• pre-vaccinate health workers, first responders
  • mass vaccination (MV)
  • pre-vaccinate entire population

June 2001 US stockpile of smallpox vaccine
15.4 M doses
8
simulated exercises
  • First National Symposium on Medical and Public
    Health Response to Bioterrorism
  • February 16-17, 1999, in Arlington, Virginia
  • 950 public health officials, physicians, and
    other medical personnel, along with government,
    military, and intelligence experts
  • T. OToole. Smallpox An Attack Scenario.
    Emerging Infectious Diseases 5540-546, 1999.
  • J. Bardi. Afterrmath of a Hypothetical Smallpox
    Disaster. Emerging Infectious Diseases
    5547-551, 1999.
  • Dark Winter
  • June 22-23, 2001, Andrews Air Force Base
  • Live simulation to examine challenges of
    senior-level policy makers in response to a
    hypothetical bioterrorist attack
  • T. OToole, M. Mair, T.V. Inglesby. Shining
    Light on Dark Winter. Clinical Infectious
    Diseases 34972-983, 2002.

9
mathematical models
  • typically, stochastic disease transmission
  • primary uses
  • to understand the potential magnitude of attack
    scenarios
  • to evaluate the efficacy of prevention and
    response strategies

10
key parameters
  • attack size of initial infection, location
  • disease progression, transmission rate
  • population size, type of mixing
  • intervention start day, method
  • vaccination resources stockpile, personnel

decision variables
  • isolation who? when?
  • vaccination who? when?

11
Meltzer et al., EID 2001
  • size of initial infection 100, 1000
  • average transmission rate 3
  • infinite population, homogeneous mixing
  • unknown start of intervention 25, 30, 45 days
  • unknown quarantine rate 25, 50 per day
  • interventions quarantine, vaccination
  • metric cumulative infections after 365 days
  • metric length of time to halt virus
  • conclusions either intervention can work alone
    in theory but may take too long, should combine
    them timely response is perhaps the most crucial
    factor

12
Kaplan, Craft, and Wein. PNAS 2002
  • size of initial infection 1000
  • average transmission rate 3
  • population 10 million, homogeneous mixing
  • 5000 vaccination personnel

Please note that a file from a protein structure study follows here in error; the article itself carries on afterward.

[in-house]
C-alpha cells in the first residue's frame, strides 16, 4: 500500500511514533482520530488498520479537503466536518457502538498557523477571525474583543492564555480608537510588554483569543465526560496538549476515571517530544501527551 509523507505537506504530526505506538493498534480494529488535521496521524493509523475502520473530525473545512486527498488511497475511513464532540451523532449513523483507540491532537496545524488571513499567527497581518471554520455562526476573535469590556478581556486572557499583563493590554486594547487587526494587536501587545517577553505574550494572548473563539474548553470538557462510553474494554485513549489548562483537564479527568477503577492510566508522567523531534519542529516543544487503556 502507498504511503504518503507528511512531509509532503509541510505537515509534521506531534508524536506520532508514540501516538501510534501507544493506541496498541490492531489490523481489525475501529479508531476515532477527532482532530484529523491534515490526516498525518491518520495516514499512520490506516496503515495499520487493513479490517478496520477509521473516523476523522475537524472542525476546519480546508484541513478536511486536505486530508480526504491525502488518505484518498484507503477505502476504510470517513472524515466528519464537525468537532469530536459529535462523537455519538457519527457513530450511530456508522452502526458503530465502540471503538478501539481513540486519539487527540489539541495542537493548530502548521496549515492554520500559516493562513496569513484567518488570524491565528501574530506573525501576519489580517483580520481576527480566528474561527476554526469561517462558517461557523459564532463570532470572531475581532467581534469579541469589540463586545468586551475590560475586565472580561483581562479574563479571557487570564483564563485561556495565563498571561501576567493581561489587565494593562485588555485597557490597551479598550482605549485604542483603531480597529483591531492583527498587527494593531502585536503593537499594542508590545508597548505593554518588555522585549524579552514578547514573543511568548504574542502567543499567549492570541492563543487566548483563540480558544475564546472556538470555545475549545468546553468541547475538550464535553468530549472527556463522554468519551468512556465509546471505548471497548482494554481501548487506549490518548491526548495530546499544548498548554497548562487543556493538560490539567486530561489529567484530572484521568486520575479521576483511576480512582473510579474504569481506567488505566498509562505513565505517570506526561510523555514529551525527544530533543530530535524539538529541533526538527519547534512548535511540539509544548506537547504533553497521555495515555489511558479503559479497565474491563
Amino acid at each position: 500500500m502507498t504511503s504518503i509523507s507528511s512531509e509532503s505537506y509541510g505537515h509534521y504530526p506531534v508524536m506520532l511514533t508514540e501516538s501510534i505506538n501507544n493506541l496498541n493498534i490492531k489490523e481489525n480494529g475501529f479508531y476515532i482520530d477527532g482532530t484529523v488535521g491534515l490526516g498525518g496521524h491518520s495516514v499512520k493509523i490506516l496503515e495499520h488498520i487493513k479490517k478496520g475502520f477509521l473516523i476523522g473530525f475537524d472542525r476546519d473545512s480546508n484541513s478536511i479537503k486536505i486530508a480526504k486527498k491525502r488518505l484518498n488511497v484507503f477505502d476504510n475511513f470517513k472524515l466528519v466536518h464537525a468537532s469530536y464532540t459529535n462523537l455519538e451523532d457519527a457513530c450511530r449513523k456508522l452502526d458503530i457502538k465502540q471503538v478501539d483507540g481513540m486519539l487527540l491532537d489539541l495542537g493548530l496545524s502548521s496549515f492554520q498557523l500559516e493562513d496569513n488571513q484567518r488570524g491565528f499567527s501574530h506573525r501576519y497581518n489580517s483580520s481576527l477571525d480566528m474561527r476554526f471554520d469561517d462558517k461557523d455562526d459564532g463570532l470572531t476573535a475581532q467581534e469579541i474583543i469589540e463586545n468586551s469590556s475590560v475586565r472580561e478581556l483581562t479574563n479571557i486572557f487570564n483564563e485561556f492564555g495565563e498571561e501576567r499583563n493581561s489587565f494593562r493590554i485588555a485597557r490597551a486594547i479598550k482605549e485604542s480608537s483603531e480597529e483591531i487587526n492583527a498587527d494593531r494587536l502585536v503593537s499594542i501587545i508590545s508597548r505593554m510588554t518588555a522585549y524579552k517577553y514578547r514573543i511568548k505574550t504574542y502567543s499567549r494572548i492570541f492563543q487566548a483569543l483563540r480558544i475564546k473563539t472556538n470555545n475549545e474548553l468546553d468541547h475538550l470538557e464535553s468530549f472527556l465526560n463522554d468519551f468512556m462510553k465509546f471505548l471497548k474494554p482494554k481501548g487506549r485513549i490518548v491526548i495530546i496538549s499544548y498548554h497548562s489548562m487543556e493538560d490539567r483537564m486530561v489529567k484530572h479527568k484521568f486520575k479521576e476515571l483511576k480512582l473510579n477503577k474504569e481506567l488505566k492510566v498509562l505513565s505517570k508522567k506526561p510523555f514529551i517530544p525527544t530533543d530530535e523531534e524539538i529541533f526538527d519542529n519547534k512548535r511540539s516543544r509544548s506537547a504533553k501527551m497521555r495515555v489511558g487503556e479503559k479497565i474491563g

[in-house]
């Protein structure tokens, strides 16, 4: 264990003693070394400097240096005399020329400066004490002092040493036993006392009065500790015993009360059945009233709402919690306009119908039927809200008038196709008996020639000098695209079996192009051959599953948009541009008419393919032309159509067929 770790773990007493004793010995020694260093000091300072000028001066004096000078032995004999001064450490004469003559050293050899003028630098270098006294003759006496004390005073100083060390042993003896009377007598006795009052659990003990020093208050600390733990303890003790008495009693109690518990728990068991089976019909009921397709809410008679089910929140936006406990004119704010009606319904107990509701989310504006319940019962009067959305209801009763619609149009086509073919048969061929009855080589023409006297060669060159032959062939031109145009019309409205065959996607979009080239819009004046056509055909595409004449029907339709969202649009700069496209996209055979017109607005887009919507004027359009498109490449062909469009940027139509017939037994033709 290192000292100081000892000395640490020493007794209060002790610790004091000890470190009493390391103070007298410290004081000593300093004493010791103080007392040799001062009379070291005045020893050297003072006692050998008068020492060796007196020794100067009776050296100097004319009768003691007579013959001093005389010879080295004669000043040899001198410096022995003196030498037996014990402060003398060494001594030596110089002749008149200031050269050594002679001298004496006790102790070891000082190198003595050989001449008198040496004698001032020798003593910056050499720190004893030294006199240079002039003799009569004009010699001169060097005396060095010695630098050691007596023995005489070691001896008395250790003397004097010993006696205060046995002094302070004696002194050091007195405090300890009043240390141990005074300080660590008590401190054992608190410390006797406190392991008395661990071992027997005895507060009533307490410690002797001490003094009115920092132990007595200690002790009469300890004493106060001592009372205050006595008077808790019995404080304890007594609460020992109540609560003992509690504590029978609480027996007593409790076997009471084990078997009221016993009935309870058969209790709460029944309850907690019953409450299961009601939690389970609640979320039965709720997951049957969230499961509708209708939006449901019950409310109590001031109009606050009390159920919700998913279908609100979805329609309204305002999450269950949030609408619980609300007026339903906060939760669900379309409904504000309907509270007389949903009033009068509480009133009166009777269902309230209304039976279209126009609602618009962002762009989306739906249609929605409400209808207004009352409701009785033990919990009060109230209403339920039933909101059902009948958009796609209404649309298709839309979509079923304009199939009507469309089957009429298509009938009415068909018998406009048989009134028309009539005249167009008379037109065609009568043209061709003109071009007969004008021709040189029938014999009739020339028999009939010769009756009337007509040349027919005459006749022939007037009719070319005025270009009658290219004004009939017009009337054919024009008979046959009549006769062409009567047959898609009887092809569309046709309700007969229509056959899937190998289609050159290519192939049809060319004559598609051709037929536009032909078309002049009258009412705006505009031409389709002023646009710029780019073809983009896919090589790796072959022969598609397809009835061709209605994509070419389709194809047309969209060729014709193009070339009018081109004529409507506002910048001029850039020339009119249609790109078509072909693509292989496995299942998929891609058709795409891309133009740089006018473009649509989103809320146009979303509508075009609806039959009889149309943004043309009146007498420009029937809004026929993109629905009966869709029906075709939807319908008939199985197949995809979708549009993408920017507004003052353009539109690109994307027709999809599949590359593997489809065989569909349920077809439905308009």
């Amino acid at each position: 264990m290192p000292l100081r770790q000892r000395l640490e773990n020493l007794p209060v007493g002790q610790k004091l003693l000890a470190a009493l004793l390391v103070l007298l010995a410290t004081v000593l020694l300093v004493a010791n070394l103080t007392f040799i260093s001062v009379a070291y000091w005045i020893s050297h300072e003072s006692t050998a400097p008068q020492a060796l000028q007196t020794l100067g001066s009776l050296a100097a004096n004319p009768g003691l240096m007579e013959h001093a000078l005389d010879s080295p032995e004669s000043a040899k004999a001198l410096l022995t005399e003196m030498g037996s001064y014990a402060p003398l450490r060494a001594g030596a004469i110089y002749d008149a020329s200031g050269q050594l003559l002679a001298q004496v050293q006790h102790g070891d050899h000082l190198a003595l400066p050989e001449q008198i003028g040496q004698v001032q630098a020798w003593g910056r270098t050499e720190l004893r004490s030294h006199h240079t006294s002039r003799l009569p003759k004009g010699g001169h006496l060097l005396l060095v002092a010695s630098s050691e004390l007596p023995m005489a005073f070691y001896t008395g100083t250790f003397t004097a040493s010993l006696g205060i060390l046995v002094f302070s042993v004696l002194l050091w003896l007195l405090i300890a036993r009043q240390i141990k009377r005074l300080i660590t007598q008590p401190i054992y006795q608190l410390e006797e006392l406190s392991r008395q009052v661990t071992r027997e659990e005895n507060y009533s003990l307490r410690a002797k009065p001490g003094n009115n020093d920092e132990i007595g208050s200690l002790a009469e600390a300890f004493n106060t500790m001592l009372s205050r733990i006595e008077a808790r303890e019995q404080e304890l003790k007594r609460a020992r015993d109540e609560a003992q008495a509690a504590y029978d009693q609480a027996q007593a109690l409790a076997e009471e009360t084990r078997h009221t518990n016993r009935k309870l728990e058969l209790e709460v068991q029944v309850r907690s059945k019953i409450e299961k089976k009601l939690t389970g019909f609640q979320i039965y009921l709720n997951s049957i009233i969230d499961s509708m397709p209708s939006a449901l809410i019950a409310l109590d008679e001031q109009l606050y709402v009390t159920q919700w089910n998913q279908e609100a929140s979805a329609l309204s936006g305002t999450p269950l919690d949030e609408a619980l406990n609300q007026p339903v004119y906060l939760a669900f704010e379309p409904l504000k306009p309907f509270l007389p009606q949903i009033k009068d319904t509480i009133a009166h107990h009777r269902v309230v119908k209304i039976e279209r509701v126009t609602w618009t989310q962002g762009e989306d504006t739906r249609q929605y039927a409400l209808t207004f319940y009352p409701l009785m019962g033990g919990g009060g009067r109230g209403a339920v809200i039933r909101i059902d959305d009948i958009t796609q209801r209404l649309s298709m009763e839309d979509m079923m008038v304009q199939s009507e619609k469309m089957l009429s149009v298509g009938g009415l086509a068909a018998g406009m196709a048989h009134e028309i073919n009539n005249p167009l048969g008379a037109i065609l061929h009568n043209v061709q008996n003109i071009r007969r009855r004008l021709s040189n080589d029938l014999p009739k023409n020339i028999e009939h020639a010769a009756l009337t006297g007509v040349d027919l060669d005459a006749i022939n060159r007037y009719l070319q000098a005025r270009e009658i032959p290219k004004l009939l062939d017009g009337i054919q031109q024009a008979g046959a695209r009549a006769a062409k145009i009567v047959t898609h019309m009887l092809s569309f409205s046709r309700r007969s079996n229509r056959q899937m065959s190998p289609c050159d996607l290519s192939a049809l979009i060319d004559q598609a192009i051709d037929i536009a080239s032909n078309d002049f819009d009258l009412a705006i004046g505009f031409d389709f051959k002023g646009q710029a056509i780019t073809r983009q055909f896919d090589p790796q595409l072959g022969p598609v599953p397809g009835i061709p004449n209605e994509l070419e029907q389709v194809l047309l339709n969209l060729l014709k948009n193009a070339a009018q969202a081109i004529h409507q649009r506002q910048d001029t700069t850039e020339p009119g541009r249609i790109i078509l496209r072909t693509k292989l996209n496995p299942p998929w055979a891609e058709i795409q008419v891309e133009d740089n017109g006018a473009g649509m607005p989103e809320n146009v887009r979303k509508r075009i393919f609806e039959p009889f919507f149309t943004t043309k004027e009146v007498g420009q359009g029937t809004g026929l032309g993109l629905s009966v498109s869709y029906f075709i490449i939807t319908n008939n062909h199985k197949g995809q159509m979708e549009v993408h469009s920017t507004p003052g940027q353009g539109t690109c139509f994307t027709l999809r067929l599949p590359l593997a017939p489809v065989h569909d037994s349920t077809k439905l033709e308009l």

• interventions TV, MV, CDC interim plan (TV?MV)
  • tracing dynamics contact list size, fraction
    named
  • policy-dependent vaccination rates
  • metric time to implement, number of deaths
  • conclusions logistics and limited TV resources
    can constrain the efficacy of TV MV results in
    fewer deaths than TV time to switch from TV to
    MV is too costly so CDC should go with MV up front

13
Halloran et al. Science 2002
  • community population 2000, detailed structure
  • structure-dependent transmission probabilities
  • different levels of residual population immunity
  • size of initial infection 1 or 5 unvaccinated
    adults
  • interventions pre/post-attack MV, post-attack TV
  • pre-attack MV at 30, 50, 80 levels
  • post-attack MV 80 over 10 days
  • post-attack TV 80, 100
  • detailed spread through population
  • metrics smallpox cases per 2000, doses per 2000
  • conclusions timely MV can be better than TV but
    not as dramatic as in Kaplan pre-existing herd
    immunity helps both MV/TV and makes TV comparable
    to MV

14
Bozzette et al. NEJM 2003
  • attack scenarios hoax, laboratory release, human
    vectors, building attack, and low/high impact
    airport
  • population size 500,000 4,000,000 (by
    scenario)
  • size of initial infection 2-100,000 (by
    scenario)
  • start of intervention 26 days
  • control strategies contact vacc isolation
    post-attack vacc of health care (HC) workers
    post-attack vacc of HC public prior vacc of HC
    post-attack vacc of public prior vacc of HC
    public
  • conclusions highly scenario dependent
  • no vacc best for hoax, lab, human vector
  • prior vacc best for all only for high-impact
    airport
  • prior vacc for HC best for low-impact airport,
    building
  • thresholds lower for local governments

15
preliminary conclusions
  • relative efficacy of each vaccination strategy
    depends on combinations of model-specific
    parameters
  • choice of model features (e.g. vaccination
    logistics) can sometimes dominate the result
  • highlighting the sensitivity of model inputs to
    outcomes is perhaps most important feature
  • universal model agreement
  • the response time is perhaps the most important
    factor in containing an epidemic
  • there is a need for a larger vaccination
    stockpile (NB after 9/11 US is stockpiling gt250M
    doses)

The ability to respond rapidly at a national and
local level will depend on a state of readiness